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  • You Impede Progress: Be it because you are disorganized,  late with deliverables, you don’t pull your weight, only stick to your job description. There are a number of ways you can hurt your team by not doing your job and not caring about your coworkers. Rarely, in retail, does your work not effect someone elses results. When you don’t consider that – or worse, don’t care about that – you risk hurting your team and your professional reputation. Not contributing to the business goals and objectives makes everyone’s job more difficult. Impeding team progress also can occur when people are more interested in socially engaging with their team members to the detriment of their metrics or project objectives. Gossips, toxic coworkers, people who feel victimized by the workplace – generally will bend the ear of any and everyone they can so that their voice is heard and in doing so will sap time and energy from others on the team.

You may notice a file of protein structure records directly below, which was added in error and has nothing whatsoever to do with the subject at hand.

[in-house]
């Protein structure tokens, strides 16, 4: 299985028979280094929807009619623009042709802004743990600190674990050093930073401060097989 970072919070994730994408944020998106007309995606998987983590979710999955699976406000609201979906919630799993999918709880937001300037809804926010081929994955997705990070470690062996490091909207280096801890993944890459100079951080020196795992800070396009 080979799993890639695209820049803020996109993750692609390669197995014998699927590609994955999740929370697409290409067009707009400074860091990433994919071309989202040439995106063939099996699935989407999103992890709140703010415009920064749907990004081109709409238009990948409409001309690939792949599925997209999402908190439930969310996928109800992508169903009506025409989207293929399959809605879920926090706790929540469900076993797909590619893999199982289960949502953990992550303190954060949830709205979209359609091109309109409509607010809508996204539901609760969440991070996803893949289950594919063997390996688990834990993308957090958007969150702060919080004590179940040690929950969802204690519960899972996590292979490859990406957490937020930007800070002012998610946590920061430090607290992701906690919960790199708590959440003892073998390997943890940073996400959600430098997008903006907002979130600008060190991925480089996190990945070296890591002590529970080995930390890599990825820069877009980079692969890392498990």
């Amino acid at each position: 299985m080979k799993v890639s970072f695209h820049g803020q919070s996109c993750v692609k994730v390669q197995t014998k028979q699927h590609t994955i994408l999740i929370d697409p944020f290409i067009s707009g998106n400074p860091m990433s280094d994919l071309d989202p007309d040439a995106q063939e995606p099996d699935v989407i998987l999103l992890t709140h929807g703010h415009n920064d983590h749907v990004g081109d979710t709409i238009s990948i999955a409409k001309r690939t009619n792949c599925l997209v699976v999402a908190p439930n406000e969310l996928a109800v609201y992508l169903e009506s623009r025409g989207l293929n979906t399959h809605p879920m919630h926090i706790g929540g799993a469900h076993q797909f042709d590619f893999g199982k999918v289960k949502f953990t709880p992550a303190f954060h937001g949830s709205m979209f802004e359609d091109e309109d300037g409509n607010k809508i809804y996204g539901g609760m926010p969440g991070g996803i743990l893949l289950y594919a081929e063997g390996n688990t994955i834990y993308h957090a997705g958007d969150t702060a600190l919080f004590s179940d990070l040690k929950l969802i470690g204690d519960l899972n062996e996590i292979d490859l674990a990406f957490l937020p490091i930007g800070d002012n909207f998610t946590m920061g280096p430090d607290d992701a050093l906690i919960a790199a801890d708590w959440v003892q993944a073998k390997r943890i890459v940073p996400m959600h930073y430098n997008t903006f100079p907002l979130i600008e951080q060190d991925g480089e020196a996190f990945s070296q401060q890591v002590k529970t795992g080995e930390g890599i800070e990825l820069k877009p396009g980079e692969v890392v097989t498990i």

• You Choose Competition Over Collaboration: Being competitive is a great quality to have, but it can unknowingly create disruption and almost certainly tension with your coworkers if you are not managing your competitiveness correctly.  You need your team and your colleagues if you want to achieve true success and you can share your story with your colleagues along the way by sharing best practices and successes. When you take a competitive approach to your business you automatically make it about your success and not about the collective team – which turns a lot of people off. Thinking – on a larger scale – about how you can include and inspire your colleagues communicate your investment in the collective success of the team on a small and large scale, will show you are committed to your teams’ success.

How To Fix Broken Relationships In Retail